I was searching my email outbox archives the other day and I ran across a column that I’d written a few years ago about the use of video and integrated security systems. I was adamant that a camera be ruled out for an access control solution versus considering it as an optional feature. I still maintain that assertion. I’m not saying that every door should have a camera – every door should be considered for one – as an integrated component of your access control system.
When’s the last time you reviewed the services that your security integrator is offering? If it’s been more than a year, or perhaps even a few months, I’m certain that you’ll find that there are more choices and greater flexibility in the deployment of those choices.
I’ve written previously about the need to embrace our corporate or institutional culture and the language of business into enterprise physical security. All too often, we practical folks engaged in the day-to-day operations of our departments dismiss these concepts as superfluous or mere hoops to jump through to please some higher authority. As I’ve been known to preach about, regularly, is the need to market our services to our customers, both internal and external. One “corporate speak” method of marketing our work with the value added benefit of guiding our decision making is in the form of value statements.
I’m always amazed at how many of my colleagues still rely on a significant amount of manual data entry to their access control systems. Often, a large amount of employee information is entered at the badging station or after-the-fact at the security office.
I love tailgating. I tailgate at my own institution and try to tailgate at others, even at corporate sites. Yet, I strongly disapprove of tailgaters and the practice in general. Of course, I’m referring to the practice of tailgating into a secured space or building, whether it’s a facility protected by standard locks and keys, guard stations, or electronic card access. Tailgating is the act of following an authorized individual into a protected/secured space by one who is not authorized to enter that space or perhaps, just that particular entrance or space.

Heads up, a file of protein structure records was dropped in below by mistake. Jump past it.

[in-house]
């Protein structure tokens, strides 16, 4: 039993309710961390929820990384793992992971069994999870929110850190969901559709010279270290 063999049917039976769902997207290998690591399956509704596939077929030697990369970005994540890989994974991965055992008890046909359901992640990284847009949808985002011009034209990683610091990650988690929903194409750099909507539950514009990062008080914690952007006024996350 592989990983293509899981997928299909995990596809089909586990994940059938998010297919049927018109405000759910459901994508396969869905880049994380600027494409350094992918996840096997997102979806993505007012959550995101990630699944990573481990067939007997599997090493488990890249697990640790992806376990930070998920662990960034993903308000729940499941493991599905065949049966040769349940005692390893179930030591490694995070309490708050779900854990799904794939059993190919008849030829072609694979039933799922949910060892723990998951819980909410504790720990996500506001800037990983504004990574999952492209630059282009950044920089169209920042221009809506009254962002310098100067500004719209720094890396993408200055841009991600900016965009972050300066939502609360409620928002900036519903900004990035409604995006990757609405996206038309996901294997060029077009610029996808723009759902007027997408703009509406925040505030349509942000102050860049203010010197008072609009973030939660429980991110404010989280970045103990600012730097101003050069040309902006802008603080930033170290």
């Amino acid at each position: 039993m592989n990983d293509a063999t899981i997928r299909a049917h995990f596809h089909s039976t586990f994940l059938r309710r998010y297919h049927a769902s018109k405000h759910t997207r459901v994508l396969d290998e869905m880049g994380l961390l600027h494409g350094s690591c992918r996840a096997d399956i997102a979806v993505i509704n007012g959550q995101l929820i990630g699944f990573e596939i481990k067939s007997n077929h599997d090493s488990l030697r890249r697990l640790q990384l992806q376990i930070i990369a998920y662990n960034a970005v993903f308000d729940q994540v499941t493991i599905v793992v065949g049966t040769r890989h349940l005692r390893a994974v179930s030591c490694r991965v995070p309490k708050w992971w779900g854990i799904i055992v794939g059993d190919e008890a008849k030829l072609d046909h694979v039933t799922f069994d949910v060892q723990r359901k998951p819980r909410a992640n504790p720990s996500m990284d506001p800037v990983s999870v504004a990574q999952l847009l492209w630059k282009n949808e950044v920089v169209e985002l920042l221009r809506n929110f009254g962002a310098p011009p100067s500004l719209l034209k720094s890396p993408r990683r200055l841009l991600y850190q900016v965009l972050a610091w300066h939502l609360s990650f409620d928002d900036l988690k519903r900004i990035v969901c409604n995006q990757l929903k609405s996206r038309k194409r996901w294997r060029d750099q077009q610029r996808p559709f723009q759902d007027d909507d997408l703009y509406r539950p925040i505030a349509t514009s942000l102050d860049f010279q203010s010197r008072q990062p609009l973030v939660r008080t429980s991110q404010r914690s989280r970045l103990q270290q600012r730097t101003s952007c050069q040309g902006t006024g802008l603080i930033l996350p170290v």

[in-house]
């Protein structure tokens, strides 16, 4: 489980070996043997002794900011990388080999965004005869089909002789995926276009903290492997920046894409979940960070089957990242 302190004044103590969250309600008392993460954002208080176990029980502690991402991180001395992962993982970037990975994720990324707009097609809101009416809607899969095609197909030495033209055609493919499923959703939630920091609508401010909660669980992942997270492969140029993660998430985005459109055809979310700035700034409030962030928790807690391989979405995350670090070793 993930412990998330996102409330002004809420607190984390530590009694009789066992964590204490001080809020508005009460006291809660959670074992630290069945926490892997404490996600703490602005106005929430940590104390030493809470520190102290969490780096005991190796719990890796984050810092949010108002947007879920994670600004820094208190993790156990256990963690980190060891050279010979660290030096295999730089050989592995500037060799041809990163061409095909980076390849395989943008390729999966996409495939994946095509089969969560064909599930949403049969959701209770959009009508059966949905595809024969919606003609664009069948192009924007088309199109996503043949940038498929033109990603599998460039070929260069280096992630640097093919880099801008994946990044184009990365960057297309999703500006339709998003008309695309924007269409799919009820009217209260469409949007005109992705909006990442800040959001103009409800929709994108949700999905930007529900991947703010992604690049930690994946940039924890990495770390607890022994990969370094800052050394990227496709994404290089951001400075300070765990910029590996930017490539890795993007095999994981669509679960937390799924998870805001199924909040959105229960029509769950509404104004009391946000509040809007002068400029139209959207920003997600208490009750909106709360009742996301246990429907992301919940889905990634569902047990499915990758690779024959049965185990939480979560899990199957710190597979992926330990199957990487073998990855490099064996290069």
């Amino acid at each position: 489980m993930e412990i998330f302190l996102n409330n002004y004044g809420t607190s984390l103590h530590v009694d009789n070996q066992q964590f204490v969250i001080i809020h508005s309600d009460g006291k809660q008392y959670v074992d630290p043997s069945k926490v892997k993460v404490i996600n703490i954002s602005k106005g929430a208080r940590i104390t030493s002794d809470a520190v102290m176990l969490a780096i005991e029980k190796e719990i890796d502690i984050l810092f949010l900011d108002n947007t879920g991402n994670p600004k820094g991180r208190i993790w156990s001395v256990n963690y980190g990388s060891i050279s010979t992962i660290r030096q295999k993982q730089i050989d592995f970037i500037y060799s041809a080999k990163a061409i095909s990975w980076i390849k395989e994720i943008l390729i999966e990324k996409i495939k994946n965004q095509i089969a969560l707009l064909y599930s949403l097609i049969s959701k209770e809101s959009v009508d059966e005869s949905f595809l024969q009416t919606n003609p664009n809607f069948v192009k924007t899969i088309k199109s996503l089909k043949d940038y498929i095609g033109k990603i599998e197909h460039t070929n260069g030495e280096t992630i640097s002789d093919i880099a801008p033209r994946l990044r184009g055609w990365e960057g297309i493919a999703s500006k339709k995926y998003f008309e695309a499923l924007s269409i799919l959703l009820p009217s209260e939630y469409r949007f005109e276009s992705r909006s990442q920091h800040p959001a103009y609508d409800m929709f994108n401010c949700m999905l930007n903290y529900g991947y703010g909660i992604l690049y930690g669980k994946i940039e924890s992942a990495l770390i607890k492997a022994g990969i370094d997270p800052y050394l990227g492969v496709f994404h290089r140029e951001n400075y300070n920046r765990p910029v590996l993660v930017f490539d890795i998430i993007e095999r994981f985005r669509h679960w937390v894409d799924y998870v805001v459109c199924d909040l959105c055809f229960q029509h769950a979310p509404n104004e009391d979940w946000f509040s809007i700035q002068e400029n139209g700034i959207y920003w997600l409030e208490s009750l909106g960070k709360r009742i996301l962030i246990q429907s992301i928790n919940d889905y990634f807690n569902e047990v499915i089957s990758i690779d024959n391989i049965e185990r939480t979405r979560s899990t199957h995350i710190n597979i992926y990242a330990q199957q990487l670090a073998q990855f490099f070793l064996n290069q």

The term “video verification” generally applies to the use of a camera to verify whether an intrusion alarm is genuine, false, or a nuisance alarm. A false alarm would indicate an alarm generated by a system that is a result of a malfunction in the alarm system. A nuisance alarm is indicative of a system working properly, but is generated by some kind of user (human) error.
This month in Security magazine, we explore how Corning's global security group ensured business continuity and employee safety during the global COVID-19 pandemic. Also, we highlight the global security team at Uber and their recent security programs and initiatives. Industry experts discuss travel safety programs, career hackers, working for terrible bosses, group attribution error and more.